Transport chiefs have been unable to provide clarity on when non-essential travel can resume in Shetland, amid confusion over the route map out of lockdown.
The Scottish government’s announcement on Wednesday that tourism businesses might open as soon as 15th July – if phase three was reached – led to questions in Shetland about whether regular plane and ferry services may also start again.
Current restrictions mean only essential travel is permitted, which has seen a 95 per cent drop in passenger numbers on NorthLink services during lockdown.
NorthLink has suspended all its bookings and is operating a six-week rolling cancellation system – meaning customers who had booked to travel as far back as July 26th have had their bookings cancelled.
Loganair has also restricted flights for “essential travel and key workers”.
Although it is increasing the number of Shetland flights next week, Loganair chief executive Jonathan Hinkles said this was to allow more hospital patients to travel as well as workers in the oil, gas and marine sectors.
Transport Scotland is also sticking to its advice on non-essential travel.
It said in a statement: “We are acutely aware that supporting island communities to move out of lockdown is a complex issue, not least for ferry operators and services.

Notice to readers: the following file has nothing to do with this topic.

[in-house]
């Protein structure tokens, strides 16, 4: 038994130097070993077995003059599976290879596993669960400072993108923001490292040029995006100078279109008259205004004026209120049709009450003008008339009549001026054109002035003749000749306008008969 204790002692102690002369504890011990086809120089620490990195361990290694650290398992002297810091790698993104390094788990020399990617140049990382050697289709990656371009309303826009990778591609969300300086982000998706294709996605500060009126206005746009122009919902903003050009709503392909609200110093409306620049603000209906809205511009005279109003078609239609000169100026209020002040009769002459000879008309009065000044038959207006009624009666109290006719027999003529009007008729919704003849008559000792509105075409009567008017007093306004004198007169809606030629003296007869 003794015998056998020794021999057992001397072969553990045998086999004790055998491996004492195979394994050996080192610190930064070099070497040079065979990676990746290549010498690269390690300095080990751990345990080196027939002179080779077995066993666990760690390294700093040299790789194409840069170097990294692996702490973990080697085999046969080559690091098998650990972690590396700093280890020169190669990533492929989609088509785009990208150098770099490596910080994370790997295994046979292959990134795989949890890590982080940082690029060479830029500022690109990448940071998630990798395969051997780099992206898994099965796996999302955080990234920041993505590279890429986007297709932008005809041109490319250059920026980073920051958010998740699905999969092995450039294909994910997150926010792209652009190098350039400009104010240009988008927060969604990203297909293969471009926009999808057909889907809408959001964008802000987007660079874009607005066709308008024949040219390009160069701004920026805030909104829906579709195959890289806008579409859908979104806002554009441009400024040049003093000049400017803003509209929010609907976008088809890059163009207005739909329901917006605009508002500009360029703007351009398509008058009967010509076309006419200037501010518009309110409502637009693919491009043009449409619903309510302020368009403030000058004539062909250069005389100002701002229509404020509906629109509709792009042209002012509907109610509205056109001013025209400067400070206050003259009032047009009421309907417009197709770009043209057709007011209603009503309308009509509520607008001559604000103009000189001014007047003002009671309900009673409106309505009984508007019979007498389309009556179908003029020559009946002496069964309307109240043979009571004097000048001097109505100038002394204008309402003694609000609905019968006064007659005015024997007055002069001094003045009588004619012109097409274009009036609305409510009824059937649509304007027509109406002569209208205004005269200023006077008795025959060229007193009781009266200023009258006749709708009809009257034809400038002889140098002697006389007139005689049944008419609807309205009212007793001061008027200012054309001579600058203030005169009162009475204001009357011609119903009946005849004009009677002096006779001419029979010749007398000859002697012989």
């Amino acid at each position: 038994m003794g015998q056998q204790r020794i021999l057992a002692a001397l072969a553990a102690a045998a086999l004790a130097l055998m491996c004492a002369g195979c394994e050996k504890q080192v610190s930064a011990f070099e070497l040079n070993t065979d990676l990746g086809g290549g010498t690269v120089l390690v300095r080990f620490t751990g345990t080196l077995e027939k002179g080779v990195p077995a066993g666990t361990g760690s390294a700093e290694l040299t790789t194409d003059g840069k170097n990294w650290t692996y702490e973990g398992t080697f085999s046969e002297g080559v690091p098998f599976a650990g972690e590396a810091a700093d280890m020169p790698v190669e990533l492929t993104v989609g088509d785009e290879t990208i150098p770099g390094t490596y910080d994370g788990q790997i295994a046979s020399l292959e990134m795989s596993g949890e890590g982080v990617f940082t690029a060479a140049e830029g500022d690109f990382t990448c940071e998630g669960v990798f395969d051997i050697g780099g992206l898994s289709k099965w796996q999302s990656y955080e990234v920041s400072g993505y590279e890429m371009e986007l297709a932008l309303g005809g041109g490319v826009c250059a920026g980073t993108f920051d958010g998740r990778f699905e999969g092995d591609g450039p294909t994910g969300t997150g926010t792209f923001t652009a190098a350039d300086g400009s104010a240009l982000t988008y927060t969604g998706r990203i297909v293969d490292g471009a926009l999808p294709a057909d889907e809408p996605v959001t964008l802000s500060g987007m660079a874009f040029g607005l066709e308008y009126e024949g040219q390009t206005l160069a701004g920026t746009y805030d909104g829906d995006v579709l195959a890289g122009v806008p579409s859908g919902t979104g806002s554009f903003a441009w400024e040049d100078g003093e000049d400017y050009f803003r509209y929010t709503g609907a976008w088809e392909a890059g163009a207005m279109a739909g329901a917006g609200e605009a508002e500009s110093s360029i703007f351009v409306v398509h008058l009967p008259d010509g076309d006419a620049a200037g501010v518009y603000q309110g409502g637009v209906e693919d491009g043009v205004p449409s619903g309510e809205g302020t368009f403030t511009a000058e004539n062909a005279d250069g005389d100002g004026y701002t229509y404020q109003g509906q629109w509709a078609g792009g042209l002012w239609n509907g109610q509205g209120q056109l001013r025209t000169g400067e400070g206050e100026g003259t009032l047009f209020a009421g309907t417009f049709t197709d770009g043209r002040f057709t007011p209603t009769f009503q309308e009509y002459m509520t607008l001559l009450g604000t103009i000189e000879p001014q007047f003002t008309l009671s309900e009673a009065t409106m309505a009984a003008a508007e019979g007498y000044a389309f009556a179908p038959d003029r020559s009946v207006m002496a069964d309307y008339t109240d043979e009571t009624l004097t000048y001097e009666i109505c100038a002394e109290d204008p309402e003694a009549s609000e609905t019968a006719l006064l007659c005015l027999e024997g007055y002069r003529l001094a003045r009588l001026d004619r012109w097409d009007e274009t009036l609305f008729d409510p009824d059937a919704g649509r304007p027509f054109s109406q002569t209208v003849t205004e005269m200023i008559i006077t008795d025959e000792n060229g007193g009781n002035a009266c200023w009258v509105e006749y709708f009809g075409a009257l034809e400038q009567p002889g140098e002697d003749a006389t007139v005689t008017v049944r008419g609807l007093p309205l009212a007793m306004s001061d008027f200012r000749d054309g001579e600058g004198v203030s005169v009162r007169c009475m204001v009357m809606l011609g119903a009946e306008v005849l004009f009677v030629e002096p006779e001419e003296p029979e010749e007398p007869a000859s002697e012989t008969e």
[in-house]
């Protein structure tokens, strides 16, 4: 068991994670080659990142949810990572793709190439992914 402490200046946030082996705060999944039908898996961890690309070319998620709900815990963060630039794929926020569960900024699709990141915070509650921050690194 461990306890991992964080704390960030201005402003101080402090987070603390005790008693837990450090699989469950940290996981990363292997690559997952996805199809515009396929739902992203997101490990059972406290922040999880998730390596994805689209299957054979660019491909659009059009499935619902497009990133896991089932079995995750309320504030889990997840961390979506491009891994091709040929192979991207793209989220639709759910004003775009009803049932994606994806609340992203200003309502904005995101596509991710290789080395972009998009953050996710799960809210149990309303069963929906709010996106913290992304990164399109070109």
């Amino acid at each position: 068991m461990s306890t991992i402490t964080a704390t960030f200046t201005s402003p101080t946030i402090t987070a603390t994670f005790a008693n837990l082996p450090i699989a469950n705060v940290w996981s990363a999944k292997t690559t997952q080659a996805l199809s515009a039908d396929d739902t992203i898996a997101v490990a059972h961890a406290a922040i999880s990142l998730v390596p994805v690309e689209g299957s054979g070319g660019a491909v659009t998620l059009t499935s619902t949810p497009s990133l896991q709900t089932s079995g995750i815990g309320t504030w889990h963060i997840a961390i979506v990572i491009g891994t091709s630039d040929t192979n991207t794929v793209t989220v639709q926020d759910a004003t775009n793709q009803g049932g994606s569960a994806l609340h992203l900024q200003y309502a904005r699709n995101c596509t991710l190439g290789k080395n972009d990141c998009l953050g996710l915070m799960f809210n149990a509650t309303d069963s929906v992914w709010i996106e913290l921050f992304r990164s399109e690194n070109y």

“Capacity and logistical issues will be a particular challenge whilst maintaining physical distancing measures, and we are working with operators to understand the impact of this and likely demand for travel.
“We also appreciate that our islands are particularly dependent on many of the sectors worst hit by the impact of the public health measures we had to take to prevent the spread of Covid-19 and many island businesses are struggling.”
While TS said it would continue to engage with stakeholders on the option for ferry services, it said that for the time being, it was only for those “who live on our islands with an essential need to travel to or from the mainland, and for essential supplies or business”.
When asked whether the government’s comments on the reopening of tourism business would change the position on ferry travel, TS said it would be “quite some time yet” before such information was available.
ZetTrans chairman Ryan Thomson, who was in discussions with Transport Scotland last week, said he was seeking to ensure Shetland was treated in the same way as the rest of the country.
“There must be recognition that all island communities right across Scotland are unique; however, we need to be guided by science like the rest of the country, and for Shetland to function we require those essential in and outbound connections,” he said.
“The NorthLink route between Aberdeen and Lerwick is our lifeline link.
“Those travelling from Lerwick to Aberdeen should be treated no differently to those travelling from Inverness to Glasgow, for example.
“We need to ensure our transport links are available for booking for essential travel, and not mixed with non-essential tourism. Simply put, we are looking for equality with the rest of the country.”